Ashby uses Slab to onboard new hires alongside Quip, with Slab as a knowledge repository and Quip as a checklist and working doc for tasks. Its Slab onboarding documentation contains links to posts where new hires can learn how Ashby operates as a company. By introducing Slab on day one as the place for documentation, the company reinforces its commitment to being a search-first culture.

At the end of a new hire's second week, they're asked what the most surprising thing about working at Ashby is. "It's become standard that people mention documentation and how it imbues a sense of maturity of the company," Mike says. In fact, Mike recently onboarded two new sales hires—both of whom came from larger companies—who cited Ashby's documentation as thorough and helpful. Not only does onboarding documentation help new hires find the knowledge they need to hit the ground running, but it also speeds up the entire process for managers like Mike.

Powering Ashby's high-growth sales team with documentation

The role of a salesperson involves many responsibilities—it's a lot of jobs bundled into one. As a result, they need a lot of information, from industry knowledge to competitive research, internal guides for how to run processes, and tips and best practices to execute sales in a high-growth organization. Mike and the sales team document all of this sales knowledge—and more—in Slab.

"Because we're a distributed team and can't tap someone's shoulder, we veer towards writing down anything that someone might have to do repeatedly," Mike explains. That way, when someone asks for guidance on how to do something, they can be pointed in the direction of the relevant Slab post—saving time and reinforcing Ashby's search-first culture.

One key process Mike and his team have documented in Slab is forecasting. Leadership teams rely on accurate sales forecasts to plan ahead, but for some sales reps, forecasting is seen as a non-revenue generating activity and, therefore, a less important part of their role. At Ashby, sales reps understand that accurate forecasting is a core job responsibility, as well as how it impacts the outcomes they produce—because the process is so well documented.

"It's important to share why something matters to the business, and Slab helps us document that kind of information," Mike says. "Our team knows why they're doing the work they do and feel bought in."

"Our team knows why they're doing the work they do and feel bought in."
Mike Clapson
VP of Sales

So when it comes to something like forecasting, because of extensive documentation in Slab, Mike rarely needs to remind reps to put forecasts together. As a result, instead of preparing inaccurate projections—which make it impossible for startups to plan ahead—his team knows the value of great forecasting and produces better, more accurate forecasts.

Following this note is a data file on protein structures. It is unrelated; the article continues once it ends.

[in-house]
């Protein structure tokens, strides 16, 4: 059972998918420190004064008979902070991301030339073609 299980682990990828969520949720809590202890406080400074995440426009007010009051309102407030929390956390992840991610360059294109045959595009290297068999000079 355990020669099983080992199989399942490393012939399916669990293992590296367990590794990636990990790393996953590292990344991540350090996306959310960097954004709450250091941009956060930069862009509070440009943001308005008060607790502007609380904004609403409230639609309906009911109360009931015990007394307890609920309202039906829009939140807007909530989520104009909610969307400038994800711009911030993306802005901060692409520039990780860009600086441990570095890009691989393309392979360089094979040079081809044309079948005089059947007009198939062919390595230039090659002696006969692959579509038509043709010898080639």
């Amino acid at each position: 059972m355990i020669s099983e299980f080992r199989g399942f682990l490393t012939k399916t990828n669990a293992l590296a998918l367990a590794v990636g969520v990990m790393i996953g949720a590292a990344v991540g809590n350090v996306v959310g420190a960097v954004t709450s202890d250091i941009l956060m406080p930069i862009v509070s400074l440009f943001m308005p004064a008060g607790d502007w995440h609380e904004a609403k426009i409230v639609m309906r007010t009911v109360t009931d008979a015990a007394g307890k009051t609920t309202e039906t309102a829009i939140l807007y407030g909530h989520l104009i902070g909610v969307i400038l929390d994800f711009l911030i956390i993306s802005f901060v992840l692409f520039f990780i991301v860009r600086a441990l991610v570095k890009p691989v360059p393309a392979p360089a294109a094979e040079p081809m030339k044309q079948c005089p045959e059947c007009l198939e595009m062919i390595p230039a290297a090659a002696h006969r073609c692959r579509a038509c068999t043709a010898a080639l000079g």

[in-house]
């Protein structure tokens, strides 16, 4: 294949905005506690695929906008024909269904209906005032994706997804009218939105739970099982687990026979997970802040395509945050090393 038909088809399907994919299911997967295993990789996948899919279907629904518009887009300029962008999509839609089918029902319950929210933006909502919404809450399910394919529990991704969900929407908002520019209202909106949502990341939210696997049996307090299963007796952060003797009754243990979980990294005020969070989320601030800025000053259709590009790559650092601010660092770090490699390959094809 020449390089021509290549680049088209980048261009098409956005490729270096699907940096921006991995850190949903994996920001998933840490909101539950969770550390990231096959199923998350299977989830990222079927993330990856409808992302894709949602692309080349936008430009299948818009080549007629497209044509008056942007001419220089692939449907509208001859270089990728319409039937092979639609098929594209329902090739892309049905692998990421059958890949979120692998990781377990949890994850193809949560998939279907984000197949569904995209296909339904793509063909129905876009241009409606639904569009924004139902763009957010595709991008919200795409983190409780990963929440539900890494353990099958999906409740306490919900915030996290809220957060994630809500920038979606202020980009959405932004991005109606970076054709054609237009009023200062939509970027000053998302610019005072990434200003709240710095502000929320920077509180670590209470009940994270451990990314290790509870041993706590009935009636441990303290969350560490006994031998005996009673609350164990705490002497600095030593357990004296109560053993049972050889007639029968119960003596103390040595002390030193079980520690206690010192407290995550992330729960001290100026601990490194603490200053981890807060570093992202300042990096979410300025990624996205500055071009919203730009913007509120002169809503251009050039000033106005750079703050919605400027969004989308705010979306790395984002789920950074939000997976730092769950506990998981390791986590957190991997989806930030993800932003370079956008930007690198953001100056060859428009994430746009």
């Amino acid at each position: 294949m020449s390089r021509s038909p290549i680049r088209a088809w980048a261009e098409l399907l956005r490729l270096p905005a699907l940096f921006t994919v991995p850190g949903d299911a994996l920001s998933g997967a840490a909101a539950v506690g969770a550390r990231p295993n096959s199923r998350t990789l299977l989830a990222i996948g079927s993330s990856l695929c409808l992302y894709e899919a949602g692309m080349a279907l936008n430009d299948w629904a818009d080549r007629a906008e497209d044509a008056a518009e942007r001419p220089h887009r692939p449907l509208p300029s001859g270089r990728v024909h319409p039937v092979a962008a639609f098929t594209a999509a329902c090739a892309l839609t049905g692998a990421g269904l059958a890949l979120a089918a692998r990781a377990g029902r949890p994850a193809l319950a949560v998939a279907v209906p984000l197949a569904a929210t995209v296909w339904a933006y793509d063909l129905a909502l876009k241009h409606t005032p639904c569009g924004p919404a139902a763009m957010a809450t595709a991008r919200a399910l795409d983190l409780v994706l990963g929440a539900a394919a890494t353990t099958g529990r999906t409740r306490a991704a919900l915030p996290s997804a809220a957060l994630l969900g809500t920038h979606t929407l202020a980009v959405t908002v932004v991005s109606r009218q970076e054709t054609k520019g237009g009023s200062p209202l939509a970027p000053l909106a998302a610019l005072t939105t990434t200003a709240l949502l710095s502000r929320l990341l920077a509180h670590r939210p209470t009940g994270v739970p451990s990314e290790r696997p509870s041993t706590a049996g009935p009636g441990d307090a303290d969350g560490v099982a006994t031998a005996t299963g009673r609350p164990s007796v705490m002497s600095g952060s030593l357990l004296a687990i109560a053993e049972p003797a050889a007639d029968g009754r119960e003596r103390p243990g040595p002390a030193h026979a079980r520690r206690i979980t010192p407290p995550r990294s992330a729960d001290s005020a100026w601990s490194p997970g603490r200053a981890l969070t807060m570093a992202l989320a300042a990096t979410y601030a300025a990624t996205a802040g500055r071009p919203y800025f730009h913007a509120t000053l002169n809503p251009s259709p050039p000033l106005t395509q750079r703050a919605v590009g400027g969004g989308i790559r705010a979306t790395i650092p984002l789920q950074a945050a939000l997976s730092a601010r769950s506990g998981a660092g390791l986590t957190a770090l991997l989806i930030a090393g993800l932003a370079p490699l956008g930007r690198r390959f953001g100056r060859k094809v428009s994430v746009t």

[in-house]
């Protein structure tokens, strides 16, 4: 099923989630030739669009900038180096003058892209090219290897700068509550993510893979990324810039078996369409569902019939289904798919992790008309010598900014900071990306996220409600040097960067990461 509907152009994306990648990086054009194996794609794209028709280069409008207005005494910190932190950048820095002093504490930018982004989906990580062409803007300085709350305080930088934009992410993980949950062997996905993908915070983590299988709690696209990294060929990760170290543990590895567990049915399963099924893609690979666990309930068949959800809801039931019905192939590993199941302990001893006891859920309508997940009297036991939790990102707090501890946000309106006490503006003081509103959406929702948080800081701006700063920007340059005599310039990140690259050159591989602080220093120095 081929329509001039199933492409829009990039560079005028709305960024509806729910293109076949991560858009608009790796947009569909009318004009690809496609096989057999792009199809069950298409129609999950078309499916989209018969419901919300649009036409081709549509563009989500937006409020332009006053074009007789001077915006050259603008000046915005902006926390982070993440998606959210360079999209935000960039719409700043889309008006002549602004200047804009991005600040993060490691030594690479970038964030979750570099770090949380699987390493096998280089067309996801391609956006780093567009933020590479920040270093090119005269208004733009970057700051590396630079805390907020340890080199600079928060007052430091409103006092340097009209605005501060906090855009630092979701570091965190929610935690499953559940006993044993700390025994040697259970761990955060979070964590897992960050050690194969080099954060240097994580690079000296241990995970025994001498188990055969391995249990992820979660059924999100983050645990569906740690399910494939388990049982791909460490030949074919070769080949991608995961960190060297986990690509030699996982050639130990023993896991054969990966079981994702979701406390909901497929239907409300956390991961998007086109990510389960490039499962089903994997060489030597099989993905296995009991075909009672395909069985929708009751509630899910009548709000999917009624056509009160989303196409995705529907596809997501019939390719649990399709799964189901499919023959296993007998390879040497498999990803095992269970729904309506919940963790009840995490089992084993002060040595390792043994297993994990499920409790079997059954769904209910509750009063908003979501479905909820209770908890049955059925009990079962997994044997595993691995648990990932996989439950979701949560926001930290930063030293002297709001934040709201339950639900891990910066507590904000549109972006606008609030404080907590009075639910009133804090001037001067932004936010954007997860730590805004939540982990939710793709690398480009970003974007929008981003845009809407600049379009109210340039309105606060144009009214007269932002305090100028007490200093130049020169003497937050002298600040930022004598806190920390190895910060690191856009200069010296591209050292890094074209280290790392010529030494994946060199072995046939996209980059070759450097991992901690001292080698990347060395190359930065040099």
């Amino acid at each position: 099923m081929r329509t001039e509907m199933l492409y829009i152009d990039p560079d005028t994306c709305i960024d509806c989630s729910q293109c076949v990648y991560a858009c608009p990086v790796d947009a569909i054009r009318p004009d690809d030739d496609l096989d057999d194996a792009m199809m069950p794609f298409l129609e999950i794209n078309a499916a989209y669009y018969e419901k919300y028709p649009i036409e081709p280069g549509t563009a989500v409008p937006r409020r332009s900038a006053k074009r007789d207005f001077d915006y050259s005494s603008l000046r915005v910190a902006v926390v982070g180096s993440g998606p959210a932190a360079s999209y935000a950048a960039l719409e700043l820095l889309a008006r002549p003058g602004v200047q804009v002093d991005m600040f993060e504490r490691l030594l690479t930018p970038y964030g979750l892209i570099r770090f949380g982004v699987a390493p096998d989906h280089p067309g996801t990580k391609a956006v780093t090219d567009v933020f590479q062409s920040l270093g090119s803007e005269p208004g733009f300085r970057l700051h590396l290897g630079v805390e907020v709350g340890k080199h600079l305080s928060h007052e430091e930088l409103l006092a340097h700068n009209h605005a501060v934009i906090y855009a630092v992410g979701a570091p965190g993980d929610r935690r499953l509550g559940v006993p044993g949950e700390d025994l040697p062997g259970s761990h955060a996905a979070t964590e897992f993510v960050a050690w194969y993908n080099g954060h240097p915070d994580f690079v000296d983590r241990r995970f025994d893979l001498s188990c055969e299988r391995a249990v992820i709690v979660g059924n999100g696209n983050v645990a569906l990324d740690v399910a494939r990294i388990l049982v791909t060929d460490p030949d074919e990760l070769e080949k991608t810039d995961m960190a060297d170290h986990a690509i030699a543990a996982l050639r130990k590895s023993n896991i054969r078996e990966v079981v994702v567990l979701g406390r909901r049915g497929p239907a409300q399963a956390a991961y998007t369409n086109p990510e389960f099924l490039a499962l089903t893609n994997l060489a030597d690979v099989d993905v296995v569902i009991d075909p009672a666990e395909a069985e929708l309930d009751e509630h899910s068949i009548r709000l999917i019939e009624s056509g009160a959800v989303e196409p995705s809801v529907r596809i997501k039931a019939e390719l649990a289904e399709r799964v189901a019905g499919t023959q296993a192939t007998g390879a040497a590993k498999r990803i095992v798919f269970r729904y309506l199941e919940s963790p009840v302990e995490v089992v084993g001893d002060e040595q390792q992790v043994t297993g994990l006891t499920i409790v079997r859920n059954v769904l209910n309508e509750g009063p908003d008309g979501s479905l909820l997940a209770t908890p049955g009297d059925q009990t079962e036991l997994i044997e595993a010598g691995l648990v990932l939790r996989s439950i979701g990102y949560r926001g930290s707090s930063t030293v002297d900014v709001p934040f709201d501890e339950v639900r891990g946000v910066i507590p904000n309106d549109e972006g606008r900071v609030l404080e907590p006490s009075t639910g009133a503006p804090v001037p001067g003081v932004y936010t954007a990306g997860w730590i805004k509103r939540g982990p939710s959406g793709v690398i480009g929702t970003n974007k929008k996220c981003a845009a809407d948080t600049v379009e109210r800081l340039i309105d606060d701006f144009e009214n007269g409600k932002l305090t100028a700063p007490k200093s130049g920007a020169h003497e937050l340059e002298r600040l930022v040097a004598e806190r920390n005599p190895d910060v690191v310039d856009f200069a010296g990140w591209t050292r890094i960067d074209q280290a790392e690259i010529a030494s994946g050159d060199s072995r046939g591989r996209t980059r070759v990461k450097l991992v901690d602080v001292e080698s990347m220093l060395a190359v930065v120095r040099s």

Driving a culture of transparency and discoverability across teams

Documenting all of Ashby's institutional knowledge in Slab not only helps teams like Mike's become more proficient and efficient, but it also conveys the "why" and builds culture across the organization, which is especially important as a remote team. For example, the team uses Slab to share important information about major product or feature releases. In each post, they explain the problem and how the feature works, share a demo, and include links to sales assets. By sharing such information with Slab, teams like sales, customer success, and recruiting can develop a deeper understanding of Ashby's product.

As Ashby has built a library of content, documentation has become part of a culture-building exercise for the company, empowering the team to self-serve information when they need it and better understand both the reasons behind their work and the impact of it. "I think you need both unstructured, real-time communication, as well as structured, formalized documentation to effectively run a distributed team," Mike says. "Slab provides the latter for us and empowers our team to work more efficiently together so we can deliver on our goals."

As a growing startup that supports others like it, Ashby's ability to move quickly and empower the team without getting in their way is critical to its success—something the entire organization understands, thanks to its intentional approach to communication—and use of Slab.